Disjointed Standards

joint commission education healthcare

The word joint brings to mind working together “jointly,” for the greater good—an excellent example of most healthcare organizations. Individuals with various backgrounds and skillsets coming together to care for one individual.

Sadly, many organizations are disjointed.

The new Joint Commissions rulings complicates an already sometimes muddy set of regulations. Like most laws and rules, they were developed to protect us because at one point someone did something dastardly to hurt another person. In the real world, there are people whose life work it is to exploit others for their own benefit. In my little world, everyone is kind.

But back to the real world…

Technology has made our lives easier in many ways. Just last week, I was at an NBA playoff game and realized I hadn’t set a recording at home (you’d be surprised how much you miss). I grabbed my iPhone, opened my TV remote app, and set my DVR to record the game. Good thing because I was on camera billboarding my team—something I was alerted to by 20 friends via text message. Ahhh, technology.

Technology has complicated things in many other ways, but simplified it for criminals who want to prey on anyone. Banking institutions were once the industry that hackers coveted—now it’s healthcare. One medical record is roughly ten times more valuable on the black market than a credit card number. To me that is frightening.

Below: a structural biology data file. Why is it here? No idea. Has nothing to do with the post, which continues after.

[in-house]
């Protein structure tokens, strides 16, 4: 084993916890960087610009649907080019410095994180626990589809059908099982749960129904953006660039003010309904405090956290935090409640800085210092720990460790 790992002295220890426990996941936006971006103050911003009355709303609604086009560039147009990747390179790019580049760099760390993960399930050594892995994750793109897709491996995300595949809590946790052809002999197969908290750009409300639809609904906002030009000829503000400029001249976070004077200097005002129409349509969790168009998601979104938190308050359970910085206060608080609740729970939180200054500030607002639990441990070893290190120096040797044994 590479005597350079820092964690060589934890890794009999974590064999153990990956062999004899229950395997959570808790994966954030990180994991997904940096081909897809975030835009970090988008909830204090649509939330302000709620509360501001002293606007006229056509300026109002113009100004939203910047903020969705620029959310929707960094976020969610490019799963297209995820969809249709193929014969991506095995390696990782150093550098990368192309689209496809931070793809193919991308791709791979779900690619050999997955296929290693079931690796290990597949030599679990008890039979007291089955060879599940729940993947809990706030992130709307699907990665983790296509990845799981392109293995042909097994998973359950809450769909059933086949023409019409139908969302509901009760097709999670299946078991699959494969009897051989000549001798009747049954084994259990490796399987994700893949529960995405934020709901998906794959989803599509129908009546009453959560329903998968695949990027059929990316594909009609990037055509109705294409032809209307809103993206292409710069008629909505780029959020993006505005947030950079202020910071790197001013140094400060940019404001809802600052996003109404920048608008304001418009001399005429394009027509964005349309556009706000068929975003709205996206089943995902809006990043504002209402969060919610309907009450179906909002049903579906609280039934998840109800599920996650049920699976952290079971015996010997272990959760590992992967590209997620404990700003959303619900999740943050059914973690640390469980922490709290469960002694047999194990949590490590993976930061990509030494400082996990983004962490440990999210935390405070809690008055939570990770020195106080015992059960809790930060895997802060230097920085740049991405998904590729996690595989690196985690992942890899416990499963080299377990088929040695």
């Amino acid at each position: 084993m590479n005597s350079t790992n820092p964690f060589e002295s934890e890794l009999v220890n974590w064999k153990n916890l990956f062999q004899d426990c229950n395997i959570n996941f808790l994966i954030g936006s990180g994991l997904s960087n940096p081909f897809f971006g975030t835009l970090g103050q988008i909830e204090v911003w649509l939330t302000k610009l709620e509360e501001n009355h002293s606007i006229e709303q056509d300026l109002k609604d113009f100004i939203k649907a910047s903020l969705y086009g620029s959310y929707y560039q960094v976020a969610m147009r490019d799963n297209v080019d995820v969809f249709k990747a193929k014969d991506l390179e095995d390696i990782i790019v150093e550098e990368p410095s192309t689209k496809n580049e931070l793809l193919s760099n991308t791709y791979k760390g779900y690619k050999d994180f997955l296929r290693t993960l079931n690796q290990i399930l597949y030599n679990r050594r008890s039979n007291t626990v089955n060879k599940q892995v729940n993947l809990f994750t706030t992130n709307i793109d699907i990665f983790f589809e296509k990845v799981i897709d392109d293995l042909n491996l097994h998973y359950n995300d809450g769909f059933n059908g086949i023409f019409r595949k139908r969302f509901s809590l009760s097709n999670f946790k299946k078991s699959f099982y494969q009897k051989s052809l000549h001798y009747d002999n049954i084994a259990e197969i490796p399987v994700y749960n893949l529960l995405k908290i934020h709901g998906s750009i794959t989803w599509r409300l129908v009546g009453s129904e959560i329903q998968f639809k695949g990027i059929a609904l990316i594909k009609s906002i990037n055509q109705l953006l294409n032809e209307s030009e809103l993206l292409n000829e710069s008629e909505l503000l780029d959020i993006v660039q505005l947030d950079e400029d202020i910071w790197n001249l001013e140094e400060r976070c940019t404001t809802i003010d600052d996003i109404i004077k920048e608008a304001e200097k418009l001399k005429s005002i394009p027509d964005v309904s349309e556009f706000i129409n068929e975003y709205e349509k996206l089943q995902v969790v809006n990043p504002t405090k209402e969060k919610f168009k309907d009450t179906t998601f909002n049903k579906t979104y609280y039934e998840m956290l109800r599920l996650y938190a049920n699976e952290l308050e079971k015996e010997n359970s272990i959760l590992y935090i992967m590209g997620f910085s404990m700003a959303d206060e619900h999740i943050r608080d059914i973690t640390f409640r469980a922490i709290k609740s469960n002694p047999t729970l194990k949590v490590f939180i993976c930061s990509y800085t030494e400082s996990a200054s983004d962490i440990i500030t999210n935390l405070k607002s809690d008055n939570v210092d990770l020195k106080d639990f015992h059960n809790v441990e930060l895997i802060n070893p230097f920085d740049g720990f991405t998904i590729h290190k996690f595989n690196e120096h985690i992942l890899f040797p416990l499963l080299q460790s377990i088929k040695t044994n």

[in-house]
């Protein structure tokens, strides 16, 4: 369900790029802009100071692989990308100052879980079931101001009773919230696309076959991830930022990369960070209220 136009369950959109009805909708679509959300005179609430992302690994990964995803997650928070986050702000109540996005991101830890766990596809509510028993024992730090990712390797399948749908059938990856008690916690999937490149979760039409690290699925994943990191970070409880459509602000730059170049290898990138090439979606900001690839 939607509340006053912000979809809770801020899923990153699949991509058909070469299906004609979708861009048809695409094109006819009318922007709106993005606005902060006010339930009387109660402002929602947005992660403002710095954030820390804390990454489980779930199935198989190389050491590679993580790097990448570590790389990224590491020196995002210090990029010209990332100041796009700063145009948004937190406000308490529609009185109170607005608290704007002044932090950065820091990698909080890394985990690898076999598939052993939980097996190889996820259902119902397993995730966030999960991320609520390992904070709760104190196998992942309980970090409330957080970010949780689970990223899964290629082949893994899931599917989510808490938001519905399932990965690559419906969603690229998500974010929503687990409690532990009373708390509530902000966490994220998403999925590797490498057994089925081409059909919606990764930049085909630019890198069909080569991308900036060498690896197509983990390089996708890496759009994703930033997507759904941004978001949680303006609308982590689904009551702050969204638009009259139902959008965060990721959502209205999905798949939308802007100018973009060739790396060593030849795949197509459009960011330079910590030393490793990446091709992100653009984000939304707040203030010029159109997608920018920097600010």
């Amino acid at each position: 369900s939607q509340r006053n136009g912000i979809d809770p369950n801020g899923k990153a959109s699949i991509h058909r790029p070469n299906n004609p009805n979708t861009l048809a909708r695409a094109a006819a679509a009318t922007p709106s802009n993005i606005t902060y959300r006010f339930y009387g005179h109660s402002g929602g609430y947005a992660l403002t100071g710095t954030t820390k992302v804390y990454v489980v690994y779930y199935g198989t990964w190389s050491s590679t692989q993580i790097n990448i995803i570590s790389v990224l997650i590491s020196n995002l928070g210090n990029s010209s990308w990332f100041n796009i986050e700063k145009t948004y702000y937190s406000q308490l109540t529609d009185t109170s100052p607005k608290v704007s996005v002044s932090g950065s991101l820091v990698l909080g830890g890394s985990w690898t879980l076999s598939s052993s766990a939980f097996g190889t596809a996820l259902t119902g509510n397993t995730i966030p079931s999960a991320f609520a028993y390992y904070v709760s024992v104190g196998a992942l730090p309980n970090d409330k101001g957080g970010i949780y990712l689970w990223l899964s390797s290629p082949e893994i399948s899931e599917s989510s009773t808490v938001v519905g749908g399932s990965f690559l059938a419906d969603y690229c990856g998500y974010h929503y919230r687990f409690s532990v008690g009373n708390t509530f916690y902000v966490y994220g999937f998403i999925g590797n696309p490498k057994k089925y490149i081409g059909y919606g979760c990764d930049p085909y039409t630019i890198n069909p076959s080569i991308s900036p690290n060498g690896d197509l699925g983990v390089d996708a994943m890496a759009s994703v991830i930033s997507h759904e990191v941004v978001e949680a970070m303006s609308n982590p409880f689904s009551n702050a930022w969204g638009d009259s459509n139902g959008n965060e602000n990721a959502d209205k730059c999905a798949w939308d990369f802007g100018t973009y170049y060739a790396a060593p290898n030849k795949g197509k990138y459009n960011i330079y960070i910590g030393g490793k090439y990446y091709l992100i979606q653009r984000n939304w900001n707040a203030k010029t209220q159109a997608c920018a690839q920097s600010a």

Here come the Joint Commissions updated rulings. Patient safety is their number one goal, as it should be the goal of all healthcare professionals. Reading the amended rulings actually made me feel worse, not better. I am not sure that two ways to verify patient identity is enough in this age of identity theft and drug use/abuse. Frankly, I’d rather show my ID than yell out my name and birthdate at the doctor’s office or pharmacy.

Are people still getting the wrong blood or worse yet, the wrong surgery? I think of my friend who is a surgeon, operating 12 hours a day; after early morning rounds, it’s daunting, but I can’t imagine him making that kind of mistake. Clearly it’s a problem. Don’t get me started on hand washing!

I realize I have it easy. If I make a mistake, it could and has cost my company money; thank goodness it’s not life threatening (well, maybe to me at times). All kidding aside, how do you ensure that all the “T’s” are crossed and “I’s” are dotted? Go back to your roots: education.

Medical professionals are lifelong learners; I’m sure it often feels that way to them. However, the best student is one who hungers to keep learning. It’s like preventative care: you want us to get that annual checkup or screening, and we want you to be proactive in your learning to prevent mistakes. You cannot do it all in a day and cramming is for 18-year-olds.

Technology is knocking on your door. Finding an online solution that gives you access to course content anytime and anywhere is imperative; it allows you to learn at a time and place that works for you. No two learners have the same learning profile—classroom education is costly, can have negative ROI, and takes providers away from their real job. You already play Words with Friends on your devices, read that latest book, and check your email, so why aren’t you learning too?

If you could learn everything about the new Joint Commissions rulings, updated HIPAA rules, or the latest in information security in a way that was fun, entertaining and incorporated real world scenarios, wouldn’t you do it? No, why haven’t you done it? Go back to your past roots to prepare for the future.